2018 CYFS Signature Event Sharing Research that Advances Learning & Development
The Nebraska Center for Research on Children, Youth, Families and Schools presents a new series designed to share research that advances learning and development at the University of Nebraska-Lincoln: the CYFS Signature Event.
Each event will feature a research presentation aimed at cross-disciplinary audiences.
The inaugural CYFS Signature Event presentation will be Wednesday, April 11, when the center welcomes Michael Pluess, psychologist and associate professor of developmental psychology at Queen Mary University of London.
Pluess will deliver a presentation titled, "Individual Differences in Environmental Sensitivity." He will examine why some people are more affected than others by the same experiences — particularly, how some are more vulnerable to adverse experiences in their lives as a function of inherent risk characteristics, such as personality or genes.
The event is free and open to the public. The presentation will be followed by an informal reception with light refreshments.
Date & TimeWednesday, April 11, 2018
Presentation: 11:30 a.m. – 12:30 p.m.
Informal reception with light refreshments: 12:30 – 1 p.m.
LocationUnity Room (212)
Jackie Gaughan Multicultural Center
Individual Differences in Environmental Sensitivity
The notion that some people are more affected than others by the same experience is widely embraced in most fields of psychology and usually framed in a Diathesis-Stress perspective: some people are more vulnerable to adverse experiences as a function of inherent risk characteristics (e.g., personality, genes).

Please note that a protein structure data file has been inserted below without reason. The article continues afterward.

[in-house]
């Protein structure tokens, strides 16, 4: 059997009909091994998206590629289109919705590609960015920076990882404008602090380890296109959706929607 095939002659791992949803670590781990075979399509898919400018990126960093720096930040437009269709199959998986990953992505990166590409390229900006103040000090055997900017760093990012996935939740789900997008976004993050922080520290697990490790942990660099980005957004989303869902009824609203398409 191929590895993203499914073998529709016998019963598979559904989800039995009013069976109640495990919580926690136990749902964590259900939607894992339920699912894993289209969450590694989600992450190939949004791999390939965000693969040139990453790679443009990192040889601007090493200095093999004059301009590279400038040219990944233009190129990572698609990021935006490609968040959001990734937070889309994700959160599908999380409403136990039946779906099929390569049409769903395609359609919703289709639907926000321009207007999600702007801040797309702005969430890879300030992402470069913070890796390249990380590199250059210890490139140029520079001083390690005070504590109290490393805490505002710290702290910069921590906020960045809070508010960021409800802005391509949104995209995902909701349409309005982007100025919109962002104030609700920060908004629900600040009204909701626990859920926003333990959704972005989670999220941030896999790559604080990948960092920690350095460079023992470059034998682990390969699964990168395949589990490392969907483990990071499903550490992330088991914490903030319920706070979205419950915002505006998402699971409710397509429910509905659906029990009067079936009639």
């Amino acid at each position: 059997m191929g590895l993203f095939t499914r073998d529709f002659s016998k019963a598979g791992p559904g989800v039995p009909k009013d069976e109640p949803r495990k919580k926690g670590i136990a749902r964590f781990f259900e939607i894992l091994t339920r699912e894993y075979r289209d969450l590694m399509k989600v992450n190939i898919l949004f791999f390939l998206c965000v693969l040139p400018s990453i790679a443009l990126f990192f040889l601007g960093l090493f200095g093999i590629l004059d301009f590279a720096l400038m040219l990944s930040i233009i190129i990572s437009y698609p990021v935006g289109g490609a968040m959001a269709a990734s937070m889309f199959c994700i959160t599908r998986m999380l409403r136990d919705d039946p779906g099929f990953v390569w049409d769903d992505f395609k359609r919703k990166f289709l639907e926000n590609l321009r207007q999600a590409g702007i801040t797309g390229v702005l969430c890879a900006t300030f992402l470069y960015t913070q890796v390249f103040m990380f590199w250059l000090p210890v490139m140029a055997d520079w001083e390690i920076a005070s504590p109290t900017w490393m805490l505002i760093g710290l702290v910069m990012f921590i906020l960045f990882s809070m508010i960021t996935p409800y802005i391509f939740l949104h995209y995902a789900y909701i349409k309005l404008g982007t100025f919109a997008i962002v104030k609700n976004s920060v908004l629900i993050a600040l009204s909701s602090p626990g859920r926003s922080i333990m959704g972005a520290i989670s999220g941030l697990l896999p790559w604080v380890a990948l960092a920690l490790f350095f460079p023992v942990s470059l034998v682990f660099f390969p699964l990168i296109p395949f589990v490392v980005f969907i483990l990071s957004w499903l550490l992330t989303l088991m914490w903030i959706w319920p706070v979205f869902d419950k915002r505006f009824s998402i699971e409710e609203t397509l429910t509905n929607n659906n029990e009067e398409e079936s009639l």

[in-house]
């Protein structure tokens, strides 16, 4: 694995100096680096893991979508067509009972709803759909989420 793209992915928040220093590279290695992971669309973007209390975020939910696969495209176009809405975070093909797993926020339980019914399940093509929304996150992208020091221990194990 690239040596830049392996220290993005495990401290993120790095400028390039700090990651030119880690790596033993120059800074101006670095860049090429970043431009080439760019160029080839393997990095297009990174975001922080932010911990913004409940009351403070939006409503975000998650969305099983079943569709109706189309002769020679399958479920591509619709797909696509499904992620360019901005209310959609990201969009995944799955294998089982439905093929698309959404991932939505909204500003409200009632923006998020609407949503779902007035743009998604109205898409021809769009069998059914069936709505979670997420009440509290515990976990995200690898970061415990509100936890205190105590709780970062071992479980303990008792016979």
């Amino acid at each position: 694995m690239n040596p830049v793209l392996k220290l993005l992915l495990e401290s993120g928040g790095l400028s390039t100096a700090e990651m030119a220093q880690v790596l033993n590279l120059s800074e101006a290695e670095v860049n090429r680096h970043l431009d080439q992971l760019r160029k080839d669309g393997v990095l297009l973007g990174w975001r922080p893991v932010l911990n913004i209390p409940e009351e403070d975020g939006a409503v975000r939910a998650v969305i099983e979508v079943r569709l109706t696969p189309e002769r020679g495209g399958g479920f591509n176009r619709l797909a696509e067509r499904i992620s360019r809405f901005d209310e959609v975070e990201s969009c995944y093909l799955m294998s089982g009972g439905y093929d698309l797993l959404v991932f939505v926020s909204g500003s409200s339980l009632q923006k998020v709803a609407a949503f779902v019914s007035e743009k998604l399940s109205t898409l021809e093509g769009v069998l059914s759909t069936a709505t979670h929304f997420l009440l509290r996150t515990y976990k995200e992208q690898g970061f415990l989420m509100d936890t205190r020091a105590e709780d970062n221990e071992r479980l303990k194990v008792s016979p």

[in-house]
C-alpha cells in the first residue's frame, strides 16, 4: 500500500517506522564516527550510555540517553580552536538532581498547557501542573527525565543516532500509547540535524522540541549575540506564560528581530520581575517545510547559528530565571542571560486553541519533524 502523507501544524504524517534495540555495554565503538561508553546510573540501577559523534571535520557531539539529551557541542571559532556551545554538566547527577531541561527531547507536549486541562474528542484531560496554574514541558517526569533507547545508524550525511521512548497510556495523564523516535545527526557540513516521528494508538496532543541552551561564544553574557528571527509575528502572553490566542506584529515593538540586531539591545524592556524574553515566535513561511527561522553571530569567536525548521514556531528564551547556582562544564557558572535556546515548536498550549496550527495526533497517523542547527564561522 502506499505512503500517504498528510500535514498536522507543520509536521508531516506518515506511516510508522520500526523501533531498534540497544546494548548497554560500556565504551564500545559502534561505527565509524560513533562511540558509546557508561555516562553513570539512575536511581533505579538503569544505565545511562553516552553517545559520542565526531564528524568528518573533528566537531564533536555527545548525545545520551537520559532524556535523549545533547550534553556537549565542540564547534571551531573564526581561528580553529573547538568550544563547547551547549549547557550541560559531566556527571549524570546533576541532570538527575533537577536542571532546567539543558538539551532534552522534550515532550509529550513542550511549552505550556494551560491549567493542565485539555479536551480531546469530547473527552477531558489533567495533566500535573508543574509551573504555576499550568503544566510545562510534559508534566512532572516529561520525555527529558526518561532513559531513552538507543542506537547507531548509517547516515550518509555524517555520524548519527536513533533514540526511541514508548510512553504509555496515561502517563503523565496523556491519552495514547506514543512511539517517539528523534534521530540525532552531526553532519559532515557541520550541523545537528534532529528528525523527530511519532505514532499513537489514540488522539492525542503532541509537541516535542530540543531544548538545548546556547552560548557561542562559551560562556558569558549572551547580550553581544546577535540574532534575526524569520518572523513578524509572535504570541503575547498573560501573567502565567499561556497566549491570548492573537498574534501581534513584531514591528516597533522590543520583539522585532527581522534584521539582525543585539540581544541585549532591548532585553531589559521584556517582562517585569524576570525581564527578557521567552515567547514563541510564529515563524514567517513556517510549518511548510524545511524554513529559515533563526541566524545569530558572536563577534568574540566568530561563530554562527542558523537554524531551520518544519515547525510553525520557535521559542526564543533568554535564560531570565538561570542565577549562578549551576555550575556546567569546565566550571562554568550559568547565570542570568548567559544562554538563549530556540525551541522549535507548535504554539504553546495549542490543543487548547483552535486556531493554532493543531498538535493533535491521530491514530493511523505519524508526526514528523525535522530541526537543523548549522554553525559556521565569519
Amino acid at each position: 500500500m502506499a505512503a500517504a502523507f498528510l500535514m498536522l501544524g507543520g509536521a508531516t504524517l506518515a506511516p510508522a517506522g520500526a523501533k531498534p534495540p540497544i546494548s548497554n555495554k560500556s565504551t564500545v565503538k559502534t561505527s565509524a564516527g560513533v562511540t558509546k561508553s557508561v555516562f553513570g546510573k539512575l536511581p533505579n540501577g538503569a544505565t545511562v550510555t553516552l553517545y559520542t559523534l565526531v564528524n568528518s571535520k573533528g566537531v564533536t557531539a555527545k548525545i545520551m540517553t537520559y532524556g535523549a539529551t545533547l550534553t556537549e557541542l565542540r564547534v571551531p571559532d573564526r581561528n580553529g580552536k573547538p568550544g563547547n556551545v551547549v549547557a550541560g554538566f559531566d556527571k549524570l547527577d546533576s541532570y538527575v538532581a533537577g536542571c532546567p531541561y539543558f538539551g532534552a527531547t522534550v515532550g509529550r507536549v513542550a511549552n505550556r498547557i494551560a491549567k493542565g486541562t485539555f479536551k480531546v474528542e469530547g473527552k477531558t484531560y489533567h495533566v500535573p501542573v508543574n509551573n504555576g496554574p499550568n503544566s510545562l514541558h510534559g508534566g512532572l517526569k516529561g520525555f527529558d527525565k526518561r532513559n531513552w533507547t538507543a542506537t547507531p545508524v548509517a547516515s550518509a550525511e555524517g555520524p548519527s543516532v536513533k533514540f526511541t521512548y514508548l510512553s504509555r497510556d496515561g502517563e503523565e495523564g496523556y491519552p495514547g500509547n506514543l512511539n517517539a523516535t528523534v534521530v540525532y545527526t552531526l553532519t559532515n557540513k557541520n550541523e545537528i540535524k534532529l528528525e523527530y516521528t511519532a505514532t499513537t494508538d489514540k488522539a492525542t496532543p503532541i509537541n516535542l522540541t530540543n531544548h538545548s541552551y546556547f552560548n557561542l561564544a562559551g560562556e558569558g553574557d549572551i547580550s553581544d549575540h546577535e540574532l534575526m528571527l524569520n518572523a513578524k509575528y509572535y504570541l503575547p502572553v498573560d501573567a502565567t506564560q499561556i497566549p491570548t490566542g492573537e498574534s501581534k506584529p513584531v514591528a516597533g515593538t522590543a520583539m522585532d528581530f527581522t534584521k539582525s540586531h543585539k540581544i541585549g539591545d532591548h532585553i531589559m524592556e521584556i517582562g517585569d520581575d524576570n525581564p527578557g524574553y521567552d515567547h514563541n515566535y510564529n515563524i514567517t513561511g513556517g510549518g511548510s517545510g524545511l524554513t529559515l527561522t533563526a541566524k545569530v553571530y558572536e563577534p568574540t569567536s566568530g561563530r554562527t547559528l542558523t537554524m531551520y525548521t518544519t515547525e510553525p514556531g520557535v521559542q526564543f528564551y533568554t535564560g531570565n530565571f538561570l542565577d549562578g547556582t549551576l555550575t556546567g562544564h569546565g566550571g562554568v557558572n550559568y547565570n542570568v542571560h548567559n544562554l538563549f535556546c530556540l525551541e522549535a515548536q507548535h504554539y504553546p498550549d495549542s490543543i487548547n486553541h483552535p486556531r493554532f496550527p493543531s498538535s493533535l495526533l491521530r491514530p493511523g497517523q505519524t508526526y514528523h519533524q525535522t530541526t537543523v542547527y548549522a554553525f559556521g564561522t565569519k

More recently, it has been suggested in the Differential Susceptibility framework (Belsky & Pluess, 2009) that individuals may vary in their environmental sensitivity more generally: some are more affected by both negative as well as positive influences. Based on this now empirically well-supported proposition, I will introduce the concept of Vantage Sensitivity which refers to variation in response to exclusively positive experiences (Pluess & Belsky, 2013).
After introducing these three different perspectives and presenting empirical evidence for both differential susceptibility and vantage sensitivity featuring behavioral, physiological, neuroimaging and genetic factors as moderators of a wide range of experiences ranging from family environment and psychotherapy to educational intervention, I will point out important conceptual differences between the concepts before discussing potential mechanisms and practical implications.
Michael Pluess, Ph.D.Individual Differences in Environmental Sensitivity
Michael Pluess is a psychologist and associate professor of developmental psychology at Queen Mary University of London. Pluess’ presentation, “Individual Differences in Environmental Sensitivity,” will examine why some people are more affected than others by the same experiences — particularly, how some are more vulnerable to adverse experiences in their lives as a function of inherent risk characteristics, such as personality or genes. His conceptual and empirical work in the area of environmental sensitivity has changed scholars’ perceptions of risk and resilience.